FDA Approves A Unique Samsung Galaxy Watch Feature That Could Save Your Life

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Beating Apple to punch, Samsung has scored a win from the U.S. Food and Drug Administration (FDA) by having sleep apnea detection approved for use in compatible Galaxy Watches and phones. This is a a first of its kind feature that, when used correctly, can help users spot early signs of cardiovascular diseases that stem from sleep apnea.

Not long after receiving approval from the South Korean Ministry of Food and Drug Safety, Samsung has gotten a De Novo nod from the FDA to use wearable devices to detect breathing interruptions, becoming the first such device(s) to receive the certification. De Novo in FDA parlance describes a classification for new low- to moderate-risk technology seeking market approval.

Watch6 Classic Advanced Sleep Coaching

Samsung's FDA approval is likely to open up the gates to other companies like Apple, Google, and WIthings that have sought to include similar sleep apnea detection tools in their products. The sleep apnea detection function is set to roll out in South Korea first, with the US following in the third quarter of 2024 via the Samsung Health Monitor app. Of course, it must be stressed that general tech like smartwatches cannot match medical-grade devices and in-person doctor visits to detect or diagnose health disorders like sleep apnea.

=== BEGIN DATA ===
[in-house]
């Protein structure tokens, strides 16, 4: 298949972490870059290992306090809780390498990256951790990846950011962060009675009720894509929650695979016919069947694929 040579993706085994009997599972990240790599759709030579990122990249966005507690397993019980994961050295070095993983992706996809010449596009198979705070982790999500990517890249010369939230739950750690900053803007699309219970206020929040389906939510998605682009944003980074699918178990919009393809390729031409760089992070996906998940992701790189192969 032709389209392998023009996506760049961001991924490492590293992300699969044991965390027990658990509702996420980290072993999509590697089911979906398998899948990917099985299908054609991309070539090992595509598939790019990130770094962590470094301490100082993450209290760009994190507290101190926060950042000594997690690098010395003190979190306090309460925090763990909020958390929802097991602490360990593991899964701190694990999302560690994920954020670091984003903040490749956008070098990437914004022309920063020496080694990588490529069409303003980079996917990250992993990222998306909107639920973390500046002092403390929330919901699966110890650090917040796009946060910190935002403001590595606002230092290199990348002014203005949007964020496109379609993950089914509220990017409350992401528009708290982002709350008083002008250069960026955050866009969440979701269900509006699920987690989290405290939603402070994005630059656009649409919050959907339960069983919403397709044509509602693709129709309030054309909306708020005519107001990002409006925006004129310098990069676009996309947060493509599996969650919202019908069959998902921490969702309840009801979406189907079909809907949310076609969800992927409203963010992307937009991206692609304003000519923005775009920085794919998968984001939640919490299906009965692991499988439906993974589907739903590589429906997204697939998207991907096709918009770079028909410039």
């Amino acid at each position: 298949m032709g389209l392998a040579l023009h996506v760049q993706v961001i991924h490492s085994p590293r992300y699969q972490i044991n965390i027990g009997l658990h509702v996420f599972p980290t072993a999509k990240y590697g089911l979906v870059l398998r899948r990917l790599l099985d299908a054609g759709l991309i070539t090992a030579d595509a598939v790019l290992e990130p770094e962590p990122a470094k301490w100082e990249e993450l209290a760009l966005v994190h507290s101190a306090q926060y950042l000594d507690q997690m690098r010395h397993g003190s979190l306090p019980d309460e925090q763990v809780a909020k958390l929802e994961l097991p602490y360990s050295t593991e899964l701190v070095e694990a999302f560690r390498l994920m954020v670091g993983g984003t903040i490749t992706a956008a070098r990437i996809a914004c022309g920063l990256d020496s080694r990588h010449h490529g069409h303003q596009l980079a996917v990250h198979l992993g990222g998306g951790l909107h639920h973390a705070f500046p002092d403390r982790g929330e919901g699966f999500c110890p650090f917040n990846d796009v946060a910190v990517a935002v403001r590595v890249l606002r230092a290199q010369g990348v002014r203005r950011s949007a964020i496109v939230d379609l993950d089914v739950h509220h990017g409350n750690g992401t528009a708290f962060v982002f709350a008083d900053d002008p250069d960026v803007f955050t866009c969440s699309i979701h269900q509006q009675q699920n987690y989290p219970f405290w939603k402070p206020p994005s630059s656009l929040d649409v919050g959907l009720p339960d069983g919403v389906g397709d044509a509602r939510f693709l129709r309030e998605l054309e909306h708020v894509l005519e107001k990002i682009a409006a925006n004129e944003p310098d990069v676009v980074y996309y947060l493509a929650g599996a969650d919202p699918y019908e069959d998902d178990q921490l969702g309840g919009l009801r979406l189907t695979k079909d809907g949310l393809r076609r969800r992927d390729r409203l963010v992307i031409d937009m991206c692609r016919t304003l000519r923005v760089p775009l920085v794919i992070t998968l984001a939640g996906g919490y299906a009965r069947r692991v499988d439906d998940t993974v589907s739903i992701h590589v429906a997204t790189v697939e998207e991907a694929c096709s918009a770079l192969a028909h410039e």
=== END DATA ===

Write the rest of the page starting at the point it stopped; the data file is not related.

To utilize the function on Samsung Watches, users need to at least track their sleep twice for more than four hours within a 10-day period. By measuring things like a wearer's SpO2 (blood oxygen) levels as well as how loud they snore throughout the sleep cycle, the Galaxy Watch can ascertain common signs of sleep disorders, such as obstructive sleep apnea (OSA).

This is a great addition and one that we hope catches one with other smartwatch makers. Many of us know at least someone in the family with OSA or OSA-like symptoms. According to the National Sleep Foundation, about 25-percent of men and 10-percent of women in the US suffer from moderate to severe OSA that require some sort of medical intervention, such as a CPAP machine.